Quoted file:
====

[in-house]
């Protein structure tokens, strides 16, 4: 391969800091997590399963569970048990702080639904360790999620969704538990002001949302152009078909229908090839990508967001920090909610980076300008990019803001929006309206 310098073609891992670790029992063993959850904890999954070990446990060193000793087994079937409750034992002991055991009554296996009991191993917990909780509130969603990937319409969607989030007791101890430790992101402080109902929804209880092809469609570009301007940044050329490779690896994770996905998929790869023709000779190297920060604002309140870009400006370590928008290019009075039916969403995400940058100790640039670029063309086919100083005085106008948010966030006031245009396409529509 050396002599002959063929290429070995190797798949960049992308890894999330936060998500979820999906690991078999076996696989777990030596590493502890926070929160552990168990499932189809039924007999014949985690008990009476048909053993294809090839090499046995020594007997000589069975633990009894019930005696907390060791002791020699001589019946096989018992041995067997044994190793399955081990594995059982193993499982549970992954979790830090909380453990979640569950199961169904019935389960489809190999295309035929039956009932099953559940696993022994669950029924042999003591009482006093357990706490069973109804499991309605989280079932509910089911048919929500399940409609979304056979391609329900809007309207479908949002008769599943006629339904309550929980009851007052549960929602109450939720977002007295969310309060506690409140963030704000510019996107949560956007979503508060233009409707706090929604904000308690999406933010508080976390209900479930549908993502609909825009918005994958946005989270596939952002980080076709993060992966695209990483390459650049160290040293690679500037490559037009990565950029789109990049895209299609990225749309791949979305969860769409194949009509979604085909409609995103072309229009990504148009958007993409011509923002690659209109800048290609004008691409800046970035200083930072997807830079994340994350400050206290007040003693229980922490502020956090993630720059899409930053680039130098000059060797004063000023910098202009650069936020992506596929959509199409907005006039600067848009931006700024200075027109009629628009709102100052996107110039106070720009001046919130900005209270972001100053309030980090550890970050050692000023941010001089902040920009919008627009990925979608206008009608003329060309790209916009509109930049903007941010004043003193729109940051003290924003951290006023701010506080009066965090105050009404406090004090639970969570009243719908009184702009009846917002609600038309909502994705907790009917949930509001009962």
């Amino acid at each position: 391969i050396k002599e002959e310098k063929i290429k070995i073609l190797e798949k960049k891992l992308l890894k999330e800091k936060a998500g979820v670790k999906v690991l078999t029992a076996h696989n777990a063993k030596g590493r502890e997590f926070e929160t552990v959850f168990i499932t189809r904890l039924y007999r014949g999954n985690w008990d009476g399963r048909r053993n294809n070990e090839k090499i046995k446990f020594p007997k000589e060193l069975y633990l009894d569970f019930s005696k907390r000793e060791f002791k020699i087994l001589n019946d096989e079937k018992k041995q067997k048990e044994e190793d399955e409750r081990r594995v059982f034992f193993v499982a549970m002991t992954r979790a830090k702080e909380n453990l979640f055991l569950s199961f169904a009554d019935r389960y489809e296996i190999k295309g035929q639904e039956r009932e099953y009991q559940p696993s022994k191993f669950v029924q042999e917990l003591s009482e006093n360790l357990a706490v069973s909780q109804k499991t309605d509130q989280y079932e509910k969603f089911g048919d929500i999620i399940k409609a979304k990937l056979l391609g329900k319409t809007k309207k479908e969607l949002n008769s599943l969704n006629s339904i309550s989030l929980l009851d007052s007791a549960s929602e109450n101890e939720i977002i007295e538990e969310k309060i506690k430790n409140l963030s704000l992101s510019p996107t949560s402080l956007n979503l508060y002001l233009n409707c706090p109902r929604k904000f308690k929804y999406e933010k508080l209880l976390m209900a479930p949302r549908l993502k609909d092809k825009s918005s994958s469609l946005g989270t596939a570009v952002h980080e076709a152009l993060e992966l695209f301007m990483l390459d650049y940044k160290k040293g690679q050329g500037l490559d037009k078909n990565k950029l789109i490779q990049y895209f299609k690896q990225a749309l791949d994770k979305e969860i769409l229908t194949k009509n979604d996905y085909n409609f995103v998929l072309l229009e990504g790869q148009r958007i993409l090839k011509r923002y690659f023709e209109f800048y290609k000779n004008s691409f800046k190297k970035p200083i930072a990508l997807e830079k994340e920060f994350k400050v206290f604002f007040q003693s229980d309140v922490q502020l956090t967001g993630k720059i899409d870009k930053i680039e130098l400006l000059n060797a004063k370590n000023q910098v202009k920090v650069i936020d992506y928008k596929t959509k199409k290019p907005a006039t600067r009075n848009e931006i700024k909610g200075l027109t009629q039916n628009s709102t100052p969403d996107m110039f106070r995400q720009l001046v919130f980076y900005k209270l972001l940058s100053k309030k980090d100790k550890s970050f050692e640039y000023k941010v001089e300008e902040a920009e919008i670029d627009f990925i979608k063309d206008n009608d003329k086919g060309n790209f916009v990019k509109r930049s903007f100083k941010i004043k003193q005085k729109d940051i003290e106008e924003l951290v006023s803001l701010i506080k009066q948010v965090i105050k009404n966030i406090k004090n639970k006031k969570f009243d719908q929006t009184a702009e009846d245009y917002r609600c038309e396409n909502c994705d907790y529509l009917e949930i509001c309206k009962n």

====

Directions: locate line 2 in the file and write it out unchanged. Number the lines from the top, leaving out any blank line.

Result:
């Protein structure tokens, strides 16, 4: 391969800091997590399963569970048990702080639904360790999620969704538990002001949302152009078909229908090839990508967001920090909610980076300008990019803001929006309206 310098073609891992670790029992063993959850904890999954070990446990060193000793087994079937409750034992002991055991009554296996009991191993917990909780509130969603990937319409969607989030007791101890430790992101402080109902929804209880092809469609570009301007940044050329490779690896994770996905998929790869023709000779190297920060604002309140870009400006370590928008290019009075039916969403995400940058100790640039670029063309086919100083005085106008948010966030006031245009396409529509 050396002599002959063929290429070995190797798949960049992308890894999330936060998500979820999906690991078999076996696989777990030596590493502890926070929160552990168990499932189809039924007999014949985690008990009476048909053993294809090839090499046995020594007997000589069975633990009894019930005696907390060791002791020699001589019946096989018992041995067997044994190793399955081990594995059982193993499982549970992954979790830090909380453990979640569950199961169904019935389960489809190999295309035929039956009932099953559940696993022994669950029924042999003591009482006093357990706490069973109804499991309605989280079932509910089911048919929500399940409609979304056979391609329900809007309207479908949002008769599943006629339904309550929980009851007052549960929602109450939720977002007295969310309060506690409140963030704000510019996107949560956007979503508060233009409707706090929604904000308690999406933010508080976390209900479930549908993502609909825009918005994958946005989270596939952002980080076709993060992966695209990483390459650049160290040293690679500037490559037009990565950029789109990049895209299609990225749309791949979305969860769409194949009509979604085909409609995103072309229009990504148009958007993409011509923002690659209109800048290609004008691409800046970035200083930072997807830079994340994350400050206290007040003693229980922490502020956090993630720059899409930053680039130098000059060797004063000023910098202009650069936020992506596929959509199409907005006039600067848009931006700024200075027109009629628009709102100052996107110039106070720009001046919130900005209270972001100053309030980090550890970050050692000023941010001089902040920009919008627009990925979608206008009608003329060309790209916009509109930049903007941010004043003193729109940051003290924003951290006023701010506080009066965090105050009404406090004090639970969570009243719908009184702009009846917002609600038309909502994705907790009917949930509001009962």